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WWII Canadian Propaganda Film
Plowshares Into Swords

Made in 1943 and produced by famed filmmaker Graham McInnes for the National Film Board and the Wartime Prices and Trade Board, PLOWSHARES INTO SWORDS is a typical industrial incentive film from WWII. The film shows the gigantic agricultural and industrial capacity of Canada, and describes how production (including steel, cattle, meat and grain products, munitions and more) must be increased for the war effort -- nearly 25% according to the needs described by the narrator. At the same time the film reassures Canadians that they will not have to sacrifice their own quality of life in extreme ways, to support the war effort. A morale-building classic, this film provides a fascinating look at Canadian industry in WWII.

The film also includes a lengthy segment showing Canadian armed forces in training and in combat, including against German U-boats in the Battle of the Atlantic (6 minute mark).

At the 8 minute mark, the role of women and young people in increasing production is shown, as well as the role of mechanization in increasing productivity.

The wartime trade board is seen at the 9 minute mark, making decisions regarding the nation's production. The board also makes decisions about whether farmers can acquire new equipment should for example their tractor break down under the strain of wartime production.

One fascinating part of the film, at about the 11 minute mark onward, shows how old equipment -- sometimes not in working condition -- is either reconditioned to be put into service. Equipment that is not salvageable would be scrapped. There are also tips for how to keep machinery working and save time and money through maintenance.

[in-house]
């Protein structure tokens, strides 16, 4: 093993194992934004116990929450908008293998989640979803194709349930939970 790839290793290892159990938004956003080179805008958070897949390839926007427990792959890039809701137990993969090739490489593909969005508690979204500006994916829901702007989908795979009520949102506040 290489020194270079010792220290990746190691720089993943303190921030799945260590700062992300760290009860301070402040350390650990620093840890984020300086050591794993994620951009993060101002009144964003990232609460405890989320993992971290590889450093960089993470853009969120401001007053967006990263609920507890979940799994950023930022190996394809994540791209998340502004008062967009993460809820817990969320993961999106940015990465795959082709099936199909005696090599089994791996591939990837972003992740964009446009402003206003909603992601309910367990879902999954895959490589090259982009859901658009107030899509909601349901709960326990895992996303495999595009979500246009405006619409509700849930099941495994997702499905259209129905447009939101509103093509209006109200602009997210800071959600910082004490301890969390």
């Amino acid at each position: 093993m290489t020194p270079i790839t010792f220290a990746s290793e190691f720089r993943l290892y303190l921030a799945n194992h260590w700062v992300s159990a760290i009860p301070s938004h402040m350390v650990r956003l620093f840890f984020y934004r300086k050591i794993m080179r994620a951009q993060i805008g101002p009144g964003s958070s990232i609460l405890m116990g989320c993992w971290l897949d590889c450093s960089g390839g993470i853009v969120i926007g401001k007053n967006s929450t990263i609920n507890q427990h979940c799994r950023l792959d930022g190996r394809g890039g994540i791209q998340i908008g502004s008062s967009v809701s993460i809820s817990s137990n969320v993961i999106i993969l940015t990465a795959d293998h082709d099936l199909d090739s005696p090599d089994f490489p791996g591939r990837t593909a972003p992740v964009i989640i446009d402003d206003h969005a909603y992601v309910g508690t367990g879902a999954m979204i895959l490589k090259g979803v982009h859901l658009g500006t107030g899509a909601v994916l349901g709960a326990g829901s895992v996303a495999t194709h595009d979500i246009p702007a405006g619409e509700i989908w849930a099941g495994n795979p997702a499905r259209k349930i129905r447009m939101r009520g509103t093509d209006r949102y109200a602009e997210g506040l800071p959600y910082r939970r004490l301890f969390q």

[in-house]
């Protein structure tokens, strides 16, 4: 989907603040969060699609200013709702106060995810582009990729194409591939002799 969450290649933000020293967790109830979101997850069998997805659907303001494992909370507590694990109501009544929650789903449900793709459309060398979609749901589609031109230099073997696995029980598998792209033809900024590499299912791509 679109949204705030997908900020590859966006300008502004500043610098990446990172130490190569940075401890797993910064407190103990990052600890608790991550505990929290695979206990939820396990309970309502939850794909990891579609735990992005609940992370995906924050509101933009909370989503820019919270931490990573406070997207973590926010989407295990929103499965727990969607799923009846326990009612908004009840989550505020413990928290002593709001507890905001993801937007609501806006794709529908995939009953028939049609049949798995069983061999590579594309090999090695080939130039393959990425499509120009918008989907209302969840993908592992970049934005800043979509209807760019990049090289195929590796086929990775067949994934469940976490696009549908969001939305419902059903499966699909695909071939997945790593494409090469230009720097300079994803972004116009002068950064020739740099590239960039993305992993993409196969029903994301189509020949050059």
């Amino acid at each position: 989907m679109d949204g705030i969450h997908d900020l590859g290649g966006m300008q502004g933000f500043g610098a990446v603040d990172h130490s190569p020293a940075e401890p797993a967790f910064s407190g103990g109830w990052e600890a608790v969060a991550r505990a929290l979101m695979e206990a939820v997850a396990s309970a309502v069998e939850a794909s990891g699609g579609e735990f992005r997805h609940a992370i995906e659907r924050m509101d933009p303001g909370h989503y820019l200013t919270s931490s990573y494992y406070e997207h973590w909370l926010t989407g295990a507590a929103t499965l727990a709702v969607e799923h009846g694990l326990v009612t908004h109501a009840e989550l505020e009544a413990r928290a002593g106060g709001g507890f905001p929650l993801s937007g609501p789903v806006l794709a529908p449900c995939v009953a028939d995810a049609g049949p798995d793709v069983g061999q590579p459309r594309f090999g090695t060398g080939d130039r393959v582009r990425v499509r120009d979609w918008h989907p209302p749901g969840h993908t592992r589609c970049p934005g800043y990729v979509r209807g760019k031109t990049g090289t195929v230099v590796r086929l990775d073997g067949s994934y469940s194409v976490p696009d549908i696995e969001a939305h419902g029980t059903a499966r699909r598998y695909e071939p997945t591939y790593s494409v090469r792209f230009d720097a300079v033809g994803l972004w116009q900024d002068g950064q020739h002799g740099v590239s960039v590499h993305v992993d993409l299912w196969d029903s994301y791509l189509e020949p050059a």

The film ends with a wonderful montage that compares farmers riding tractors to tanks through cross-cutting -- thus the farmers play a role in the war as vital as tankers.

This film is part of the Periscope Film LLC archive, one of the largest historic military, transportation, and aviation stock footage collections in the USA. Entirely film backed, this material is available for licensing in 24p HD and 2k. For more information visit

Royal Canadian Navy during The Second World War

The RCN expanded substantially during the Second World War, with the larger vessels transferred or purchased from the US and British navies (many through the Destroyers for Bases Agreement), and the smaller vessels such as corvettes and frigates constructed in Canada. By the end of the conflict Canada had the third-largest navy in the world, behind the United States and the United Kingdom, but only two ships larger than destroyers, the light cruisers HMCS Uganda and HMCS Ontario. Although it showed its inexperience at times during the early part of the war, a navy made up of men from all across the country, including many who had never before seen a large body of water, proved capable of exceeding the expectations of its allies. By the end of the Battle of the Atlantic, the RCN was the primary navy in the northwest sector of the Atlantic Ocean and under the command of Rear Admiral Murray was responsible for the safe escort of innumerable convoys and the destruction of many U-boats an anti-submarine capability that the RCN would build upon in post-war years. The Norwest Atlantic theatre was the only theatre not under command of either a Brit or American during the entire war.

WW2 Royal Canadian Navy

The Armed Forces of Canada in World War II: The Declaration of War and the Navy, September, 1939, to June, 1940. An excerpt from "The Armed Forces of Canada, 1867 - 1967: A Century of Achievement", by LCol D.J. Goodspeed, C.D.

The Battle of the Atlantic

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